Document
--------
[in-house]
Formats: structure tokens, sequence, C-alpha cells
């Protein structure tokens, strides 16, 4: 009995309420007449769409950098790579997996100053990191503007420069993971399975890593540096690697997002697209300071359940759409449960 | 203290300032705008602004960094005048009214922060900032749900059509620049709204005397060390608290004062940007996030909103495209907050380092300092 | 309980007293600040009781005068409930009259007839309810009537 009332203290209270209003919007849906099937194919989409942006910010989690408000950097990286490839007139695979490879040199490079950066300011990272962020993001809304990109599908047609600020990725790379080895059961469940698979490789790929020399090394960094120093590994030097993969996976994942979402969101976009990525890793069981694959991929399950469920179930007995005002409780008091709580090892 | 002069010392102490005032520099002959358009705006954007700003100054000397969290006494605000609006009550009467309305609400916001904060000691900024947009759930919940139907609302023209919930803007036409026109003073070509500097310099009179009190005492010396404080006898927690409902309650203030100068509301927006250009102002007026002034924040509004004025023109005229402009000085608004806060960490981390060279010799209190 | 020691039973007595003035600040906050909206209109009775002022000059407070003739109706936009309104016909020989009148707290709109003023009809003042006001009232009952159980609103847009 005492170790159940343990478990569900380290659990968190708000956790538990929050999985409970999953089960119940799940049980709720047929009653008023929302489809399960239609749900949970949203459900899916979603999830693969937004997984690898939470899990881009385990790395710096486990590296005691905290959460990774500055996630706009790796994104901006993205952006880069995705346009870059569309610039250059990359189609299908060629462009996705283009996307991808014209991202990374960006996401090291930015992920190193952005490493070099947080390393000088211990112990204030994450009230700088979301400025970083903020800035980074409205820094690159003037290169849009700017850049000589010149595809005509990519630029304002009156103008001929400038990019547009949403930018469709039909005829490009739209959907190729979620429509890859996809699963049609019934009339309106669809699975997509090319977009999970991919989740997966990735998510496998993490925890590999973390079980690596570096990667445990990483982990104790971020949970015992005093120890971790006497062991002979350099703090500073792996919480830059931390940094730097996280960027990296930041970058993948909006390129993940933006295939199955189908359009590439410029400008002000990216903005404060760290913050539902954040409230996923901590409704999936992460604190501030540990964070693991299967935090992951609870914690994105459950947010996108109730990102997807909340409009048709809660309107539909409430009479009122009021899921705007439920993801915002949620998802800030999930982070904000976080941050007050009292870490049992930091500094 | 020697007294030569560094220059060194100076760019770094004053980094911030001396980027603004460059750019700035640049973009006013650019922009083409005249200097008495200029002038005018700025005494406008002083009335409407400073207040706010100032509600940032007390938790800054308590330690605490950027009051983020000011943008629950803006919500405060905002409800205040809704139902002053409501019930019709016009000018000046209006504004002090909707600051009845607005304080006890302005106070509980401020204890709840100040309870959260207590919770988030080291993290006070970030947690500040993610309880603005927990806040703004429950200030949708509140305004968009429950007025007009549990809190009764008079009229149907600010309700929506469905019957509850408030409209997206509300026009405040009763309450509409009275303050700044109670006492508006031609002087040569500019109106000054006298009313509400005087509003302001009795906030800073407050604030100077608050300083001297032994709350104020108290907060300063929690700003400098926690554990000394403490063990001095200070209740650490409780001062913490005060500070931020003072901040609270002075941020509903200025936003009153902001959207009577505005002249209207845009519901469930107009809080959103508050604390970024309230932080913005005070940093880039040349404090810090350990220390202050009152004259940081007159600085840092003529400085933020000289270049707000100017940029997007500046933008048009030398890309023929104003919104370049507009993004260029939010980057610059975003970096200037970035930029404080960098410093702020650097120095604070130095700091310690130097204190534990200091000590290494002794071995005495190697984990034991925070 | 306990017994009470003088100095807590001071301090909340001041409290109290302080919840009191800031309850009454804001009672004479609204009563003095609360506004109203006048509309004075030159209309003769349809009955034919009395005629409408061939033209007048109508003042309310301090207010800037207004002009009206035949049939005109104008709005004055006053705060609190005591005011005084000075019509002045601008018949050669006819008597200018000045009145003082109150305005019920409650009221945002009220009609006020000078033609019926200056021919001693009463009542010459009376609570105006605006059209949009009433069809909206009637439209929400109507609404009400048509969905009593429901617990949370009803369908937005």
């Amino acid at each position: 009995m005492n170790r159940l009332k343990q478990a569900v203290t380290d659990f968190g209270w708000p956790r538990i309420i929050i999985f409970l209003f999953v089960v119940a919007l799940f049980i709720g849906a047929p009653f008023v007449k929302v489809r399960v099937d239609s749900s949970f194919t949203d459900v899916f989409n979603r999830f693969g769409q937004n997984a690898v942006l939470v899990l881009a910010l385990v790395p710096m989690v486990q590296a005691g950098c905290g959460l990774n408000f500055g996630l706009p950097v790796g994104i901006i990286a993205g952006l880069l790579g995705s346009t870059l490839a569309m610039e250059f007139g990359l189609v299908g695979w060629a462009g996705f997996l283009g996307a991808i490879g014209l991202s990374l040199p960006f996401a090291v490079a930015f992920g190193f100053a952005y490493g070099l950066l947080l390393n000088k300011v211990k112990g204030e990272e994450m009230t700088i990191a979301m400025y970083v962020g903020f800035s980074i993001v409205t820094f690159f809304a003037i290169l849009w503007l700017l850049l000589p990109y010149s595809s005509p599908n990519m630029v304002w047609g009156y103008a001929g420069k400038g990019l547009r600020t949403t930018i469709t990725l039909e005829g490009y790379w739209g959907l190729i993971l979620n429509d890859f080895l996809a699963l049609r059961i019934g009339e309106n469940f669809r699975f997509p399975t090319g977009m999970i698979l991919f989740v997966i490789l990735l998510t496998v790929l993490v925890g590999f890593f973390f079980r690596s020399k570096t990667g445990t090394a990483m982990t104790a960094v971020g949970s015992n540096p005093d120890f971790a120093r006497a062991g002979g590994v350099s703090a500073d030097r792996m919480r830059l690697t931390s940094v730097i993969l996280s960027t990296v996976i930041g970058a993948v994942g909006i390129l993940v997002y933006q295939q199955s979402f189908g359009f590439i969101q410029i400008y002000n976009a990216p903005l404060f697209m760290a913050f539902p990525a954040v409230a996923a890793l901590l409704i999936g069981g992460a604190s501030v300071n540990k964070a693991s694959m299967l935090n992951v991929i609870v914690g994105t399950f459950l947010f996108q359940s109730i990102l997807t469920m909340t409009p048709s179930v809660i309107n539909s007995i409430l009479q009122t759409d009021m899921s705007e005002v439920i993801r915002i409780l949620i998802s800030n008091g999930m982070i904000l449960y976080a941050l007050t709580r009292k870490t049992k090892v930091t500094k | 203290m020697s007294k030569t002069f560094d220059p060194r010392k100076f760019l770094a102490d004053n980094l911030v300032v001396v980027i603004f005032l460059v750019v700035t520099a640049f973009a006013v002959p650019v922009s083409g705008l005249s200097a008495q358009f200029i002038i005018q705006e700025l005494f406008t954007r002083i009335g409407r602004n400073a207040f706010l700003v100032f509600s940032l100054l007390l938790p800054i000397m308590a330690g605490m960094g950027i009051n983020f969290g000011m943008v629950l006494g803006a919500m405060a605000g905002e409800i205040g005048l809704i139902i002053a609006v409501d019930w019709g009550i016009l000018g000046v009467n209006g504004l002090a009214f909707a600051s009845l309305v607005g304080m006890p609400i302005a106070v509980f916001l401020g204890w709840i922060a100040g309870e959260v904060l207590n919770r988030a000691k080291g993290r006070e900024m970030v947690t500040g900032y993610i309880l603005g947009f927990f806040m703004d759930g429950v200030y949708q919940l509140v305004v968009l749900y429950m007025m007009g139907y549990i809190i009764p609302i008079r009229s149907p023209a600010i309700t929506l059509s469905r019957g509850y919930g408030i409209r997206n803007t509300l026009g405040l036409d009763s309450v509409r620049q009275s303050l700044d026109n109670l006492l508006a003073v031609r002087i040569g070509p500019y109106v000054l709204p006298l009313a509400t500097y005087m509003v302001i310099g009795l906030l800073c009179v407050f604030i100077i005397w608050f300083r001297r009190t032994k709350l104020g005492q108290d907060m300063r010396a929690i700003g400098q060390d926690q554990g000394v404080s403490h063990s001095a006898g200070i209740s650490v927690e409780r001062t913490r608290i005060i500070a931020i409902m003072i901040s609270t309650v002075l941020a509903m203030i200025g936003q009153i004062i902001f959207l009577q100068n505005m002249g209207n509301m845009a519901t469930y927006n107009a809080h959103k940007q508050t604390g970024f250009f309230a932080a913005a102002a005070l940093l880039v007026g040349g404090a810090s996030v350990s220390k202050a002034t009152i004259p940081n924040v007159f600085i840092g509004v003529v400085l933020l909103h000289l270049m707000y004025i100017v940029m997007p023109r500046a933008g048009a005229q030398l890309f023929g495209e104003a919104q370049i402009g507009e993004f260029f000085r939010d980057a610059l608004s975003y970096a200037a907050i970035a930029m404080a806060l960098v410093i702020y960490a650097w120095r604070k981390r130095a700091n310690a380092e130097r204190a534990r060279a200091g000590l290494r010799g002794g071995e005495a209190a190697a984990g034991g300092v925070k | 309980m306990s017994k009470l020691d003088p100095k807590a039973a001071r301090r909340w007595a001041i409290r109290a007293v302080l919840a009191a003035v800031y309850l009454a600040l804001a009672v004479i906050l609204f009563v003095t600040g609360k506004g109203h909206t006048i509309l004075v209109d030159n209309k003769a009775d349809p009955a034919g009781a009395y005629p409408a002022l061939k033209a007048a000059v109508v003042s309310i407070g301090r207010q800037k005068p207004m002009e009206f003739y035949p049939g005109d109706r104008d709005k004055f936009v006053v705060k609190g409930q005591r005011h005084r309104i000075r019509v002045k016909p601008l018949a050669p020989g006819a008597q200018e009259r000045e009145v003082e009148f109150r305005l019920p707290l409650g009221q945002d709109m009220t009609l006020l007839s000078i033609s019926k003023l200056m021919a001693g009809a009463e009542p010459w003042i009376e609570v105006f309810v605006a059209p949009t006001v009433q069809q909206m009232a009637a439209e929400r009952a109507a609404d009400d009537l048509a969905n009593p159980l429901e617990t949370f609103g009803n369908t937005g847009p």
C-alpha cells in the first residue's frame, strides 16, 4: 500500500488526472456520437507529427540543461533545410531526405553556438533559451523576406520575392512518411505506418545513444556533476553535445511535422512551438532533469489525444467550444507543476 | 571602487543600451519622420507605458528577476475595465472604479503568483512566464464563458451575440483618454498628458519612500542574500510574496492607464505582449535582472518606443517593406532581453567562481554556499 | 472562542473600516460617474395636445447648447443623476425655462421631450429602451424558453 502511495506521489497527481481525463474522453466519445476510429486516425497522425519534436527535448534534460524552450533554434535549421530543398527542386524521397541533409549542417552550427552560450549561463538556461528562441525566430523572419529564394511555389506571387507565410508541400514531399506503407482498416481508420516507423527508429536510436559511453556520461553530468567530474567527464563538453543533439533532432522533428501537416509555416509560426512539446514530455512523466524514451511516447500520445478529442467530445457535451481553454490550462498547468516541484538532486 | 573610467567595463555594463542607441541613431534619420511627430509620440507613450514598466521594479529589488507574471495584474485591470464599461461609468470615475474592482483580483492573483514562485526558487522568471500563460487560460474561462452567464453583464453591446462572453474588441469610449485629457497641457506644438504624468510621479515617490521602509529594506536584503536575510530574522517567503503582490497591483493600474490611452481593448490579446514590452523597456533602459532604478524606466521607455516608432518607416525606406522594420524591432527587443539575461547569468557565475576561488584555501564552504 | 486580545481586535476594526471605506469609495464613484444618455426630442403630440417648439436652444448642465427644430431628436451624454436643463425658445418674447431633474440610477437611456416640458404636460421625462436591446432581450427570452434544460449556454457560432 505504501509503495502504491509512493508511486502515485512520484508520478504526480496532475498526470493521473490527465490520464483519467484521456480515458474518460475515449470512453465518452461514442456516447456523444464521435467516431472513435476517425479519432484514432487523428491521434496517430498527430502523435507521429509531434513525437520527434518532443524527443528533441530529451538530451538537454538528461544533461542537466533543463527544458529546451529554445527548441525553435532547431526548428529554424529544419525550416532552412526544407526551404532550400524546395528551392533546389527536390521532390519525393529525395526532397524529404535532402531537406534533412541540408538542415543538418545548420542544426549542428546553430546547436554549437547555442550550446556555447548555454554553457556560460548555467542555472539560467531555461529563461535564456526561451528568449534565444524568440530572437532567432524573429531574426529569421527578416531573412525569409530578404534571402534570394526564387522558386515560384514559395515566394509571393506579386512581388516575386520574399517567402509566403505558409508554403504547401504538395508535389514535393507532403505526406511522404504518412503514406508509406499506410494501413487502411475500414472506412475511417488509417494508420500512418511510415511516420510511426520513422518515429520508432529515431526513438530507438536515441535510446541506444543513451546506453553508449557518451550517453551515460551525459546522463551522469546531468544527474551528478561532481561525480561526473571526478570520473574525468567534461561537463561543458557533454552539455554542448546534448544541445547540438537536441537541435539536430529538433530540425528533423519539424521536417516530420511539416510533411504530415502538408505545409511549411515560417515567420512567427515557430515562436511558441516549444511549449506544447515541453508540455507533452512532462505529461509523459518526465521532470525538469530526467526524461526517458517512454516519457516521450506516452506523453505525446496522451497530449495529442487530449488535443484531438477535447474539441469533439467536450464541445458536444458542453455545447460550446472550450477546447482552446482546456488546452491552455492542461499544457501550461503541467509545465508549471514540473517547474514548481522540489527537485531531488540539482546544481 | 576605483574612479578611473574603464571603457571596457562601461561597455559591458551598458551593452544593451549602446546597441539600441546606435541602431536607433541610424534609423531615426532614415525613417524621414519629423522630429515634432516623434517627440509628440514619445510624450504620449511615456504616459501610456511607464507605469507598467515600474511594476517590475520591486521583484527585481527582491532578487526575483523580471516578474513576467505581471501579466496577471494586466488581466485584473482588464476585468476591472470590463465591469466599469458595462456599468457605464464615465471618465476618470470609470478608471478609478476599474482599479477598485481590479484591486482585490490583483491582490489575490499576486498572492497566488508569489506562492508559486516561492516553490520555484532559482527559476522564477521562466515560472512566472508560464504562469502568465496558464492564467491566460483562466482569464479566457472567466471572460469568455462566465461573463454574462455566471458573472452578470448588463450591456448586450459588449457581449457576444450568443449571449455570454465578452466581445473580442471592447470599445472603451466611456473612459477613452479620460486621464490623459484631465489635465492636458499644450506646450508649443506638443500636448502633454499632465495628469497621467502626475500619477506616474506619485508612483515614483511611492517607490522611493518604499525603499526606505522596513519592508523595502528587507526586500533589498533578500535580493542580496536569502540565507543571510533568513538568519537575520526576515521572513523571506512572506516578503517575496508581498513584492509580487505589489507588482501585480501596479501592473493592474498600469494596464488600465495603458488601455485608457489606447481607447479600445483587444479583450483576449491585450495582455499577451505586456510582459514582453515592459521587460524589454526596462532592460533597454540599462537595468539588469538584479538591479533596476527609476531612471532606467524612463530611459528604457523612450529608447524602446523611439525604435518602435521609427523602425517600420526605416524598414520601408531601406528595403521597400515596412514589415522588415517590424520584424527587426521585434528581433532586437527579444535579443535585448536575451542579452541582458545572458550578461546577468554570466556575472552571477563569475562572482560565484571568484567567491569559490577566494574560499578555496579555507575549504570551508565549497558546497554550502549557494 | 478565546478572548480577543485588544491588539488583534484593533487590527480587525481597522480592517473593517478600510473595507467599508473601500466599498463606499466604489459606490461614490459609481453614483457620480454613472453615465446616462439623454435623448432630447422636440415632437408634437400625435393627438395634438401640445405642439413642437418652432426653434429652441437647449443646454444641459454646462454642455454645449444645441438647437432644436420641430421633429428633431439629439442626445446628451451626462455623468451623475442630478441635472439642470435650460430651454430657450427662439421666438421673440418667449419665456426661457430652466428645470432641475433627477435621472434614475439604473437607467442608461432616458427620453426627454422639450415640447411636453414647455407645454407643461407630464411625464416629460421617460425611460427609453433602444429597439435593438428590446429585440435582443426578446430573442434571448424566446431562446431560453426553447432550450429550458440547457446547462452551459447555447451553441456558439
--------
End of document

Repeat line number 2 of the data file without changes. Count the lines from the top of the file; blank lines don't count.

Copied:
Formats: structure tokens, sequence, C-alpha cells